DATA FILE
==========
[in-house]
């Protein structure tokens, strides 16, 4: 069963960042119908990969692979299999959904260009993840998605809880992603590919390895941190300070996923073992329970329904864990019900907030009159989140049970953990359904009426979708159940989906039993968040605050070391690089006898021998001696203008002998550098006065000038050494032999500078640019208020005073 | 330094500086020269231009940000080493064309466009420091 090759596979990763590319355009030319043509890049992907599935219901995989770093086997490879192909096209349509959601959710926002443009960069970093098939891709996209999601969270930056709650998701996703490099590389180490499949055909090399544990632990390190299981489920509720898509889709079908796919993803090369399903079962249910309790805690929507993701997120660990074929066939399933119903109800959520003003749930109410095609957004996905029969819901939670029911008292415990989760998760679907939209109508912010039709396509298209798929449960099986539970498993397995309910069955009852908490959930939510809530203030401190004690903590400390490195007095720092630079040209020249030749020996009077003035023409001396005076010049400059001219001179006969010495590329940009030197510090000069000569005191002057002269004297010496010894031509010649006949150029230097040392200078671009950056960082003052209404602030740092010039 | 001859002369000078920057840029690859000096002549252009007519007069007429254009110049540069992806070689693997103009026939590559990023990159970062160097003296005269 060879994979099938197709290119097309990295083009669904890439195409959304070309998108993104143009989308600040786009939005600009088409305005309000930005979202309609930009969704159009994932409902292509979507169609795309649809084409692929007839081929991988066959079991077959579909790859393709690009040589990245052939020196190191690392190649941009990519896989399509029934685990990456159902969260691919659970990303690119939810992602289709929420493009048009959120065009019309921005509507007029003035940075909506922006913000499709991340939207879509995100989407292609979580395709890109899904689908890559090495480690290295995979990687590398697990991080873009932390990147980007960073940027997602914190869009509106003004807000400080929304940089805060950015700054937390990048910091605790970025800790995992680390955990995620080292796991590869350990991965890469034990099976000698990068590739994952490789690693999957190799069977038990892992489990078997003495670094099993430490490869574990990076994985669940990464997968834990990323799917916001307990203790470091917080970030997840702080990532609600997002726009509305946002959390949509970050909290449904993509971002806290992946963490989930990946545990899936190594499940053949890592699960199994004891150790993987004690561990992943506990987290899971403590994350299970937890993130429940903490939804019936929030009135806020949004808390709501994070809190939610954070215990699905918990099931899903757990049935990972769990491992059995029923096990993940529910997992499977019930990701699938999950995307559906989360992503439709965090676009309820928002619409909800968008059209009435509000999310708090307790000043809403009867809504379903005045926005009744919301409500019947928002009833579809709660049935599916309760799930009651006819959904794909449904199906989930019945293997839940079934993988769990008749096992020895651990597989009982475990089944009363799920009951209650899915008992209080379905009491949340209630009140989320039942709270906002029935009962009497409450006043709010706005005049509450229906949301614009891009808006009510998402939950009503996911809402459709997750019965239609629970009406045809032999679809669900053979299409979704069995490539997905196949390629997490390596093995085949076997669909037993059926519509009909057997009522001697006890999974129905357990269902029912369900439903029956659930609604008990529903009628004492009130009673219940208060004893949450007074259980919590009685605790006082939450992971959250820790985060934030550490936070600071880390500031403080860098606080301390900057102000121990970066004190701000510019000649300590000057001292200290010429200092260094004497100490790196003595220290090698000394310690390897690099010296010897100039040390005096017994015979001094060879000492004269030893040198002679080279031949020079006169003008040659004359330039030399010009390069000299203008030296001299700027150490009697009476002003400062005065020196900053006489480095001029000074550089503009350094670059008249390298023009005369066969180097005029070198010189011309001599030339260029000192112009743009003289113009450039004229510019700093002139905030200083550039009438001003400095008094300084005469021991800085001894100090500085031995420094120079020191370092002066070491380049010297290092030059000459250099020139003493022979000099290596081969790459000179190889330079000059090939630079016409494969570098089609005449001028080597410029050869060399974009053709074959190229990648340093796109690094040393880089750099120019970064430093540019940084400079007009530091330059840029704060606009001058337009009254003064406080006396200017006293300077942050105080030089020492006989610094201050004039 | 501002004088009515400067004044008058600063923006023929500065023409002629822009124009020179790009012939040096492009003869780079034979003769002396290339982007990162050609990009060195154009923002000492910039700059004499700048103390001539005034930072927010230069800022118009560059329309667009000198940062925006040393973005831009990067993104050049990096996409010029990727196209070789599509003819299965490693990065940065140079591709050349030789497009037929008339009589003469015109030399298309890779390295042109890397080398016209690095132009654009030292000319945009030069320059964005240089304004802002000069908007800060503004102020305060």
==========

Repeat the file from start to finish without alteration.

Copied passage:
[in-house]
């Protein structure tokens, strides 16, 4: 069963960042119908990969692979299999959904260009993840998605809880992603590919390895941190300070996923073992329970329904864990019900907030009159989140049970953990359904009426979708159940989906039993968040605050070391690089006898021998001696203008002998550098006065000038050494032999500078640019208020005073 | 330094500086020269231009940000080493064309466009420091 090759596979990763590319355009030319043509890049992907599935219901995989770093086997490879192909096209349509959601959710926002443009960069970093098939891709996209999601969270930056709650998701996703490099590389180490499949055909090399544990632990390190299981489920509720898509889709079908796919993803090369399903079962249910309790805690929507993701997120660990074929066939399933119903109800959520003003749930109410095609957004996905029969819901939670029911008292415990989760998760679907939209109508912010039709396509298209798929449960099986539970498993397995309910069955009852908490959930939510809530203030401190004690903590400390490195007095720092630079040209020249030749020996009077003035023409001396005076010049400059001219001179006969010495590329940009030197510090000069000569005191002057002269004297010496010894031509010649006949150029230097040392200078671009950056960082003052209404602030740092010039 | 001859002369000078920057840029690859000096002549252009007519007069007429254009110049540069992806070689693997103009026939590559990023990159970062160097003296005269 060879994979099938197709290119097309990295083009669904890439195409959304070309998108993104143009989308600040786009939005600009088409305005309000930005979202309609930009969704159009994932409902292509979507169609795309649809084409692929007839081929991988066959079991077959579909790859393709690009040589990245052939020196190191690392190649941009990519896989399509029934685990990456159902969260691919659970990303690119939810992602289709929420493009048009959120065009019309921005509507007029003035940075909506922006913000499709991340939207879509995100989407292609979580395709890109899904689908890559090495480690290295995979990687590398697990991080873009932390990147980007960073940027997602914190869009509106003004807000400080929304940089805060950015700054937390990048910091605790970025800790995992680390955990995620080292796991590869350990991965890469034990099976000698990068590739994952490789690693999957190799069977038990892992489990078997003495670094099993430490490869574990990076994985669940990464997968834990990323799917916001307990203790470091917080970030997840702080990532609600997002726009509305946002959390949509970050909290449904993509971002806290992946963490989930990946545990899936190594499940053949890592699960199994004891150790993987004690561990992943506990987290899971403590994350299970937890993130429940903490939804019936929030009135806020949004808390709501994070809190939610954070215990699905918990099931899903757990049935990972769990491992059995029923096990993940529910997992499977019930990701699938999950995307559906989360992503439709965090676009309820928002619409909800968008059209009435509000999310708090307790000043809403009867809504379903005045926005009744919301409500019947928002009833579809709660049935599916309760799930009651006819959904794909449904199906989930019945293997839940079934993988769990008749096992020895651990597989009982475990089944009363799920009951209650899915008992209080379905009491949340209630009140989320039942709270906002029935009962009497409450006043709010706005005049509450229906949301614009891009808006009510998402939950009503996911809402459709997750019965239609629970009406045809032999679809669900053979299409979704069995490539997905196949390629997490390596093995085949076997669909037993059926519509009909057997009522001697006890999974129905357990269902029912369900439903029956659930609604008990529903009628004492009130009673219940208060004893949450007074259980919590009685605790006082939450992971959250820790985060934030550490936070600071880390500031403080860098606080301390900057102000121990970066004190701000510019000649300590000057001292200290010429200092260094004497100490790196003595220290090698000394310690390897690099010296010897100039040390005096017994015979001094060879000492004269030893040198002679080279031949020079006169003008040659004359330039030399010009390069000299203008030296001299700027150490009697009476002003400062005065020196900053006489480095001029000074550089503009350094670059008249390298023009005369066969180097005029070198010189011309001599030339260029000192112009743009003289113009450039004229510019700093002139905030200083550039009438001003400095008094300084005469021991800085001894100090500085031995420094120079020191370092002066070491380049010297290092030059000459250099020139003493022979000099290596081969790459000179190889330079000059090939630079016409494969570098089609005449001028080597410029050869060399974009053709074959190229990648340093796109690094040393880089750099120019970064430093540019940084400079007009530091330059840029704060606009001058337009009254003064406080006396200017006293300077942050105080030089020492006989610094201050004039 | 501002004088009515400067004044008058600063923006023929500065023409002629822009124009020179790009012939040096492009003869780079034979003769002396290339982007990162050609990009060195154009923002000492910039700059004499700048103390001539005034930072927010230069800022118009560059329309667009000198940062925006040393973005831009990067993104050049990096996409010029990727196209070789599509003819299965490693990065940065140079591709050349030789497009037929008339009589003469015109030399298309890779390295042109890397080398016209690095132009654009030292000319945009030069320059964005240089304004802002000069908007800060503004102020305060």